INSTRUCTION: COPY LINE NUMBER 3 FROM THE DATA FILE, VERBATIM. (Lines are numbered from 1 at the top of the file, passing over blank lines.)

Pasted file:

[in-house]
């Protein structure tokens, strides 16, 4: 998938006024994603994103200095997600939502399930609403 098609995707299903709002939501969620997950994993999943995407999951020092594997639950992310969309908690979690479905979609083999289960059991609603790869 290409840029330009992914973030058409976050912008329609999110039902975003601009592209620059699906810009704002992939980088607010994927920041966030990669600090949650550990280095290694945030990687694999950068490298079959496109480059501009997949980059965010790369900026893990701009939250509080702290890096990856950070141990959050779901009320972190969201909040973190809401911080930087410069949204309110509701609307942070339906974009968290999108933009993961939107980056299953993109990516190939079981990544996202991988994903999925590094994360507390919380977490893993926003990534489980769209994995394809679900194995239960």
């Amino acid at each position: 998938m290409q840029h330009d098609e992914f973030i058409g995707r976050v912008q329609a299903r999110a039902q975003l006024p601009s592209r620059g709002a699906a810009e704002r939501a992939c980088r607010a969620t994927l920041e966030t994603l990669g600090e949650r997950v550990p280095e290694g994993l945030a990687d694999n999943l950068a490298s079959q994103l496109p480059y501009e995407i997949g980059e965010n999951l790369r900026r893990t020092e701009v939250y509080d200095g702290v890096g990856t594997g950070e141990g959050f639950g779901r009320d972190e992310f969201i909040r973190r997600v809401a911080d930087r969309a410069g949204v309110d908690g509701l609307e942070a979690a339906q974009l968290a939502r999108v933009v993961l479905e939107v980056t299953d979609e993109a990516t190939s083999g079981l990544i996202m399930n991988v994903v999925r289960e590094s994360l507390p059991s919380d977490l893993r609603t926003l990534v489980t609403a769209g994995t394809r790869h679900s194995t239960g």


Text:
């Amino acid at each position: 998938m290409q840029h330009d098609e992914f973030i058409g995707r976050v912008q329609a299903r999110a039902q975003l006024p601009s592209r620059g709002a699906a810009e704002r939501a992939c980088r607010a969620t994927l920041e966030t994603l990669g600090e949650r997950v550990p280095e290694g994993l945030a990687d694999n999943l950068a490298s079959q994103l496109p480059y501009e995407i997949g980059e965010n999951l790369r900026r893990t020092e701009v939250y509080d200095g702290v890096g990856t594997g950070e141990g959050f639950g779901r009320d972190e992310f969201i909040r973190r997600v809401a911080d930087r969309a410069g949204v309110d908690g509701l609307e942070a979690a339906q974009l968290a939502r999108v933009v993961l479905e939107v980056t299953d979609e993109a990516t190939s083999g079981l990544i996202m399930n991988v994903v999925r289960e590094s994360l507390p059991s919380d977490l893993r609603t926003l990534v489980t609403a769209g994995t394809r790869h679900s194995t239960g």